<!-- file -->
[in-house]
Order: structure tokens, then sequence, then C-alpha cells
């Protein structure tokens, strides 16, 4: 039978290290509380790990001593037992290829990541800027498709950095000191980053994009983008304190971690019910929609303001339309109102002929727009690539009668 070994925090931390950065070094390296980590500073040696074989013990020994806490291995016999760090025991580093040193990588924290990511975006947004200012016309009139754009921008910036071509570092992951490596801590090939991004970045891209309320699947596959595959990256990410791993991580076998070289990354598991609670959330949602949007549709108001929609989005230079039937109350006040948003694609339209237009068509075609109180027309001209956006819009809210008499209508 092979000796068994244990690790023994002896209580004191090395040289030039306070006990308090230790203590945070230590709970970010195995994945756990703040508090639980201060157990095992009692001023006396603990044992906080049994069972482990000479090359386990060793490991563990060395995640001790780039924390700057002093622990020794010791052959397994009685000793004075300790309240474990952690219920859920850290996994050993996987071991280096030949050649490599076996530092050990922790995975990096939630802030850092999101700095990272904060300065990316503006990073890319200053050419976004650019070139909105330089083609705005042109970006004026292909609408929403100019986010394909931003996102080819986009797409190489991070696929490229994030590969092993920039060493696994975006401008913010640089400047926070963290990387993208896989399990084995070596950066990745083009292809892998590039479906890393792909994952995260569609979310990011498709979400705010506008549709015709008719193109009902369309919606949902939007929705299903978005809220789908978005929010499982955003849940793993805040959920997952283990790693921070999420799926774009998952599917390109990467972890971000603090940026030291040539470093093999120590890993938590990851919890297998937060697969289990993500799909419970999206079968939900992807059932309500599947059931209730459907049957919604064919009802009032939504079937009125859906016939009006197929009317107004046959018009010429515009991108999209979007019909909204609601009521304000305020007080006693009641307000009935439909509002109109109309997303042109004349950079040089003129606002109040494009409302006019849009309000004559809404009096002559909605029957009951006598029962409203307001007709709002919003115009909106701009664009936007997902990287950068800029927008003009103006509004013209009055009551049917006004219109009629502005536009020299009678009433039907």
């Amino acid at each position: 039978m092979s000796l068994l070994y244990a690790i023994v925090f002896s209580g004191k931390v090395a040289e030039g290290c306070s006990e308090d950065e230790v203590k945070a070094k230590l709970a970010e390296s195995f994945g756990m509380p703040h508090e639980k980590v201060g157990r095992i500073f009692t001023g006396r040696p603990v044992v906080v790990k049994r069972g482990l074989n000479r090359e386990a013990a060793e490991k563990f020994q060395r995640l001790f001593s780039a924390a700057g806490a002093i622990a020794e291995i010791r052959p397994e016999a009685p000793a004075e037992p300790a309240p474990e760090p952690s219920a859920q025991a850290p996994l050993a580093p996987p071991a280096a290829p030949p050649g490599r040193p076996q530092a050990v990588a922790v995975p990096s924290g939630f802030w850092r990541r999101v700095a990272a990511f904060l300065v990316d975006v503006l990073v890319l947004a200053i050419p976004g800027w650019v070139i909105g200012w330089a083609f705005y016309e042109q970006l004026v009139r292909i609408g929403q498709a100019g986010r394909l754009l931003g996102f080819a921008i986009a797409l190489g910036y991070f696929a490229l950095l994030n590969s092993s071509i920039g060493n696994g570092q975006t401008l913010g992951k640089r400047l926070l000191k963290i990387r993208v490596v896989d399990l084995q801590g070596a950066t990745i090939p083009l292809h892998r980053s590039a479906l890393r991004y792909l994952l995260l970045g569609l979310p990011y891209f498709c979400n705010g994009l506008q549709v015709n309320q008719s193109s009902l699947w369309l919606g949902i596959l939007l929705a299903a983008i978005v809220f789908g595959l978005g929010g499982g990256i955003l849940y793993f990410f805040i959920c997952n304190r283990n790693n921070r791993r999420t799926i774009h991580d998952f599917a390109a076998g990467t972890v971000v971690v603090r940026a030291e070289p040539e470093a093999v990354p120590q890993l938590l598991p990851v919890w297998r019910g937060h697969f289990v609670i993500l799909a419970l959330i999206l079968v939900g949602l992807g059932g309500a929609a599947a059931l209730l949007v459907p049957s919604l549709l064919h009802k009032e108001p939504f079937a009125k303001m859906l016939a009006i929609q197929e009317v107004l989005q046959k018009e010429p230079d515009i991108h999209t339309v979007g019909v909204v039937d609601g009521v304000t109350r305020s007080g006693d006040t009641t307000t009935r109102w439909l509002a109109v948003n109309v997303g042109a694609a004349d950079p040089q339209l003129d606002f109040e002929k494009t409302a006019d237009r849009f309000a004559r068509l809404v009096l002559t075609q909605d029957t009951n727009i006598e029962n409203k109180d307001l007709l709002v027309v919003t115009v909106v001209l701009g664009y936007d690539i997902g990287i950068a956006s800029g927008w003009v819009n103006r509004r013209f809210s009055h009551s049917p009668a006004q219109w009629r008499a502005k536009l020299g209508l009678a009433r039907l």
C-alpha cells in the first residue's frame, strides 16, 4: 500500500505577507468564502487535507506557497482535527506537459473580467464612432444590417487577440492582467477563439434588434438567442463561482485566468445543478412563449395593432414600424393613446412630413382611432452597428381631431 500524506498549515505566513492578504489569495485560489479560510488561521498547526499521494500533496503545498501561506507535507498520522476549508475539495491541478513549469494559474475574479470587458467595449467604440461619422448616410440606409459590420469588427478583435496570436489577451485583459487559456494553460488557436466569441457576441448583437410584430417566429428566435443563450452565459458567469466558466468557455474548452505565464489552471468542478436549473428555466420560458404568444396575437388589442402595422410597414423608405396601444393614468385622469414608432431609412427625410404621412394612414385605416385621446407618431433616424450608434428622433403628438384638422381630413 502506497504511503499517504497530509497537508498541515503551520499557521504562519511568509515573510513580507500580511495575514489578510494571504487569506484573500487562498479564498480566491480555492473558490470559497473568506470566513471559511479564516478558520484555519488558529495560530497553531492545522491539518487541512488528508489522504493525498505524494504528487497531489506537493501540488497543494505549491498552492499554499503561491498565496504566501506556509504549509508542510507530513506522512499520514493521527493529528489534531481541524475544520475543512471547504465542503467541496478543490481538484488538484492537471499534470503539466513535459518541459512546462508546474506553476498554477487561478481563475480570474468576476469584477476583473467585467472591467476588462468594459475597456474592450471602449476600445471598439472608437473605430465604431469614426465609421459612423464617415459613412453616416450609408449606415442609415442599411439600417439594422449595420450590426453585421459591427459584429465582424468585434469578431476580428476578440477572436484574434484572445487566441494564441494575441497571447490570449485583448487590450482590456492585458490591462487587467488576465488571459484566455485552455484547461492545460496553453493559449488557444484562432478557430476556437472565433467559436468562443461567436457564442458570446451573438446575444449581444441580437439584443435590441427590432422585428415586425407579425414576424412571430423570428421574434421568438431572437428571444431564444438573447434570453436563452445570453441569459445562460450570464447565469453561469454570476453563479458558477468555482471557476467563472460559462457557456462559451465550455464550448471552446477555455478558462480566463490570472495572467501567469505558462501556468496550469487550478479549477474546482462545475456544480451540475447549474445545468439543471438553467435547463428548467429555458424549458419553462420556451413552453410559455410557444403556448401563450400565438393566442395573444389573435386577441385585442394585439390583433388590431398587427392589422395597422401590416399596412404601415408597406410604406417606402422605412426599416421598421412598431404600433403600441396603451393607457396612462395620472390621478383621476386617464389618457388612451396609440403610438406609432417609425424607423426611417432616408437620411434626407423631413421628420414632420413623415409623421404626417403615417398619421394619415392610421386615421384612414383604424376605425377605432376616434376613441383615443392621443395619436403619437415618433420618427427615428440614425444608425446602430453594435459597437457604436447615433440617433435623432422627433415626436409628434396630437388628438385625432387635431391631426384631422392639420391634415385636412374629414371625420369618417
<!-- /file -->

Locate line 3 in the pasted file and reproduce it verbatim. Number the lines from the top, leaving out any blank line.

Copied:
């Protein structure tokens, strides 16, 4: 039978290290509380790990001593037992290829990541800027498709950095000191980053994009983008304190971690019910929609303001339309109102002929727009690539009668 070994925090931390950065070094390296980590500073040696074989013990020994806490291995016999760090025991580093040193990588924290990511975006947004200012016309009139754009921008910036071509570092992951490596801590090939991004970045891209309320699947596959595959990256990410791993991580076998070289990354598991609670959330949602949007549709108001929609989005230079039937109350006040948003694609339209237009068509075609109180027309001209956006819009809210008499209508 092979000796068994244990690790023994002896209580004191090395040289030039306070006990308090230790203590945070230590709970970010195995994945756990703040508090639980201060157990095992009692001023006396603990044992906080049994069972482990000479090359386990060793490991563990060395995640001790780039924390700057002093622990020794010791052959397994009685000793004075300790309240474990952690219920859920850290996994050993996987071991280096030949050649490599076996530092050990922790995975990096939630802030850092999101700095990272904060300065990316503006990073890319200053050419976004650019070139909105330089083609705005042109970006004026292909609408929403100019986010394909931003996102080819986009797409190489991070696929490229994030590969092993920039060493696994975006401008913010640089400047926070963290990387993208896989399990084995070596950066990745083009292809892998590039479906890393792909994952995260569609979310990011498709979400705010506008549709015709008719193109009902369309919606949902939007929705299903978005809220789908978005929010499982955003849940793993805040959920997952283990790693921070999420799926774009998952599917390109990467972890971000603090940026030291040539470093093999120590890993938590990851919890297998937060697969289990993500799909419970999206079968939900992807059932309500599947059931209730459907049957919604064919009802009032939504079937009125859906016939009006197929009317107004046959018009010429515009991108999209979007019909909204609601009521304000305020007080006693009641307000009935439909509002109109109309997303042109004349950079040089003129606002109040494009409302006019849009309000004559809404009096002559909605029957009951006598029962409203307001007709709002919003115009909106701009664009936007997902990287950068800029927008003009103006509004013209009055009551049917006004219109009629502005536009020299009678009433039907």